Archive for September, 2012

40 39 days out from the election and the knives are already out for Mitt Romney within his own party, even his own campaign. There are also people in the Republican party and base in full-blown CYA mode as to how Romney wound up being their nominee.

Politico:

“Lousy candidate; highly qualified to be president,” said a top Romney official. “The candidate suit fits him unnaturally. He is naturally an executive.”

“He’s a great leader, but he’s not a great politician,” said a top member of Romney’s organization. “As much as we complain about politicians, we like a good politician. He doesn’t have the hand-on-the-shoulder thing. He’s not quick-witted. He’s an analytical, data-driven businessperson.”

“You have to know the room, and he doesn’t know the room,” said a top Republican in D.C. who has donated to Romney and wants him to win. “He’s missing the normal-guy gene.”

Real Clear Politics:

Like it or not, the money and opinion elites on the center-right own Romney’s failure from the perspective of the base—they need him to win. And the reality is that if Romney loses, it will have little if anything to do with Paul Ryan’s big ideas, tactical choices, or elite misgivings—and far more to do with the simple fact that Romney is still disliked by most voters.

Red State:

The staggering irony is that those of us who did not want Romney are now the ones defending him to the hilt while the elitist jerks are distancing themselves from Romney as quickly as possible — both upset at what their media friends tell them is to come and upset that Mitt Romney might not actually listen to their sweet whispers as much as they originally presumed.

The American Conservative:

Activists would love to treat Romney’s candidacy as something that party elites foisted on them, but those elites were generally unenthusiastic about Romney this time as well. Romney prevailed this time in no small part because movement conservatives in 2008 helped make him a viable contender for the nomination. Many activists allowed themselves to be taken in four years ago, and now they’re stuck with the candidate they helped create. Romney’s candidacy this year is a monument to the conservative movement’s short-sightedness and lack of imagination, and naturally they want to deny their part in this.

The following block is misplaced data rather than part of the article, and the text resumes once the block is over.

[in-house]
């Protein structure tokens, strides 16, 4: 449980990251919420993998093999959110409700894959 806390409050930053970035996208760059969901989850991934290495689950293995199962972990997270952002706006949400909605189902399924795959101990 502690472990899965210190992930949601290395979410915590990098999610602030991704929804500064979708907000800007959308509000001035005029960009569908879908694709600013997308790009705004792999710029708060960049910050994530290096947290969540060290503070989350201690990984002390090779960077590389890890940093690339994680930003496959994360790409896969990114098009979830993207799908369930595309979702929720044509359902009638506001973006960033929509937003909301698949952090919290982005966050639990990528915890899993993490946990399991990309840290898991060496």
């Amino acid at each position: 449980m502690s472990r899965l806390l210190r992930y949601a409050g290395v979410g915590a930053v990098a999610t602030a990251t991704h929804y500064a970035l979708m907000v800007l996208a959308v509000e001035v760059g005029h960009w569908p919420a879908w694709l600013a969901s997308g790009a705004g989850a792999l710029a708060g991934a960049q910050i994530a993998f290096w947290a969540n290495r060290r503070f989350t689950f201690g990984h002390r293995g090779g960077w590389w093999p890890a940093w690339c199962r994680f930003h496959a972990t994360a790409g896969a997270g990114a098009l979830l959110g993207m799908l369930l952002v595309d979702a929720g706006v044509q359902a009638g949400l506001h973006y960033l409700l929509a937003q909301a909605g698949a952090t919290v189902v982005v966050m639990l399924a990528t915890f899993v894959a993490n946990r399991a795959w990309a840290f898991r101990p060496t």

“Cry havoc and let slip the dogs of war.”
Julius Caesar; Act 3, Scene 1

From today’s New York Times (emphasis mine):

Through the halls of Congress and well beyond, a whisper campaign is bursting into the open: Rather than burden him with the usual constraints on a ticket’s No. 2 not to upstage or get ahead of the presidential nominee, let Ryan be Ryan and take a detailed, policy-heavy fight to President Obama and the Democrats.

Also see this writeup in the Washington Post; September 21, 2012 (again, emphasis mine):

“I was enthused when Mitt Romney picked Paul Ryan because I thought that was a signal that this guy was getting serious, he was getting bold,” Walker said. “I just haven’t seen that kind of passion I know that Paul has transferred over to our nominee.” The governor suggested that “pushback from some of the folks in the national campaign” was restraining the Wisconsin congressman from making detailed policy arguments.